Aside from young parents selecting a guardian for their children, one of the most important, and sometimes difficult, decisions you will make in setting up your estate plan is the choice of executor.
You want to choose people to handle your estate that you trust to carry out your wishes and represent the best interests of your beneficiaries. And although we (mostly) love our family members and friends, not everyone is equipped for this important job.
To help make the right determination, it helps to understand exactly what an executor does and what you should consider in choosing him or her.
First, Let’s Define “Executor”
When I say “executor” I’m talking about the person who will administer and value your estate once you die. An executor can be an individual (family, friend, or a professional) or an institution, such as a bank or a trust company.
What Should I Consider When Naming an Executor?
Serving as an Executor is a big responsibility and can be very time consuming. You want to make sure that you choose someone who is up to the task. When choosing your executor, consider the following character traits:
Loyalty and a Sense of Fairness: If your executor is named to take care your estate after your death, you want them to be fair to your beneficiaries. Your executor must be fair-minded enough to treat all your beneficiaries equally and protect all their interests in administering your estate.
Trustworthiness: Is the person you’re thinking of naming as an executor someone you would trust with your money or even your life? Remember, when you die your executor could possibly be handling large sums of cash and property. Is this someone you would trust to invest the money well and sell your assets wisely?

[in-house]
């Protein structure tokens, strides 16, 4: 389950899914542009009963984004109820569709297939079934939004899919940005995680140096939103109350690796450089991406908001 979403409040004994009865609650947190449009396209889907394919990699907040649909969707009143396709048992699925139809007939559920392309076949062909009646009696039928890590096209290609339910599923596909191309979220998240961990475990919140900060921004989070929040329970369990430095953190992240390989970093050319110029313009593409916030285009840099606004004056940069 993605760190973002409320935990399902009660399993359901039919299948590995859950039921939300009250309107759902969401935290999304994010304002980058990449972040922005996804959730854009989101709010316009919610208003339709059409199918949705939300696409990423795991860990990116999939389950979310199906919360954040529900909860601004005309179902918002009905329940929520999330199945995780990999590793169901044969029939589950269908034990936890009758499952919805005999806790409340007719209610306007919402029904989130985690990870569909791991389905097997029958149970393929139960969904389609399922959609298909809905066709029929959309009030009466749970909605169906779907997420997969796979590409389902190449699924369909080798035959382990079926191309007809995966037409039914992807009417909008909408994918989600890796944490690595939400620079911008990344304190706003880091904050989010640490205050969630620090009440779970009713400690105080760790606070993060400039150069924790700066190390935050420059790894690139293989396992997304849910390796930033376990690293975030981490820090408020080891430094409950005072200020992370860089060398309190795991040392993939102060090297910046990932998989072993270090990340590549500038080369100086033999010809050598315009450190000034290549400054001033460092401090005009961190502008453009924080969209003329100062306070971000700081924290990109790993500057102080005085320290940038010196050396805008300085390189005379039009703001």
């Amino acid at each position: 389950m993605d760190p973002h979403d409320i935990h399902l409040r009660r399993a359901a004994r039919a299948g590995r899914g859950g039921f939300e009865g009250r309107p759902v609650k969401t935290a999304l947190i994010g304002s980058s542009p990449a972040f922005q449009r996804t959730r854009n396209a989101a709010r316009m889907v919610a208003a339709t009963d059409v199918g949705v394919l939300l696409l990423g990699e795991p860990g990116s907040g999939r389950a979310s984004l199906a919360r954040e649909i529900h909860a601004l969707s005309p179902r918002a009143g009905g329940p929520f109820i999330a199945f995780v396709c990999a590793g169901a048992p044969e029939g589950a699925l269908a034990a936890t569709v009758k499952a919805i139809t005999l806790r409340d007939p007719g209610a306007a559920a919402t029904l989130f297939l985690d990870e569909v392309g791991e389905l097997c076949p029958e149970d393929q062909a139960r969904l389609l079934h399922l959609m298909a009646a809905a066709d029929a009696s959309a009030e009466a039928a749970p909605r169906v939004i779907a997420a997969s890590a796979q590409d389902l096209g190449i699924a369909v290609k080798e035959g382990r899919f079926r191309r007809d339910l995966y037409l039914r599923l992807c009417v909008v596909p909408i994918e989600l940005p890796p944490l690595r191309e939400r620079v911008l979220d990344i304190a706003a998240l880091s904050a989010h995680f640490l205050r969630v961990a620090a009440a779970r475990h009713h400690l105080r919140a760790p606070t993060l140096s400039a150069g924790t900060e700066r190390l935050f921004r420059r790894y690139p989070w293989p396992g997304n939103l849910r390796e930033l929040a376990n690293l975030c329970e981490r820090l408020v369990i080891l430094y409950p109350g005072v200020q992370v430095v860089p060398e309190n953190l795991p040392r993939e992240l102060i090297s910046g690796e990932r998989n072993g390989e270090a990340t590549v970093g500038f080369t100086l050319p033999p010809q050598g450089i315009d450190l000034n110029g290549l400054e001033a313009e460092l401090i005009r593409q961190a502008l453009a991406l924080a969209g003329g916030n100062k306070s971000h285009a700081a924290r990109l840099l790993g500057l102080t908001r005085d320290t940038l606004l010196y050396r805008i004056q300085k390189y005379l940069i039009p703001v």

Practicality: Common sense is a very valuable character trait when it comes to administering an estate. Make sure your nominee is able to make practical decisions both when it comes to your estate when you die.
Organized: If you love your brother but he hasn’t balanced his own checkbook in 10 years and has a stack of bills permanently situated on his kitchen table with no clue what is or isn’t there, you may want to rethink naming him as an executor. The person you name needs to be organized so that account balances and all bills, invoices, and other documents are handled promptly and properly.
Tough: You don’t want to name someone as your executor who is terminally unpleasant, but you definitely want someone who is tough-minded and strong willed enough to fend off greedy beneficiaries, deal with all the red tape involved in administering your estate and anything else that you just can’t plan for in advance.
Make Sure You Ask!
If you decide on someone to serve as your executor, discuss it with them before you put them in your estate planning documents and make sure they understand exactly what they’ll be undertaking and that they are prepared to take on the task.
Are you interested in using this article in your newsletter or on your blog or website?
You can, but please use this complete credit with it:
Michele R.J. Allinotte is the owner of Journey Law Professional Corporation in Cornwall, Ontario and she helps her clients make the best decisions for themselves, their families and their businesses. Her practice focuses on the areas of business law, estate planning and real estate. Visit www.YourCornwallLawyer.com to get her FREE Peace of Mind Personal Inventory to make sure that your family has all the information they need.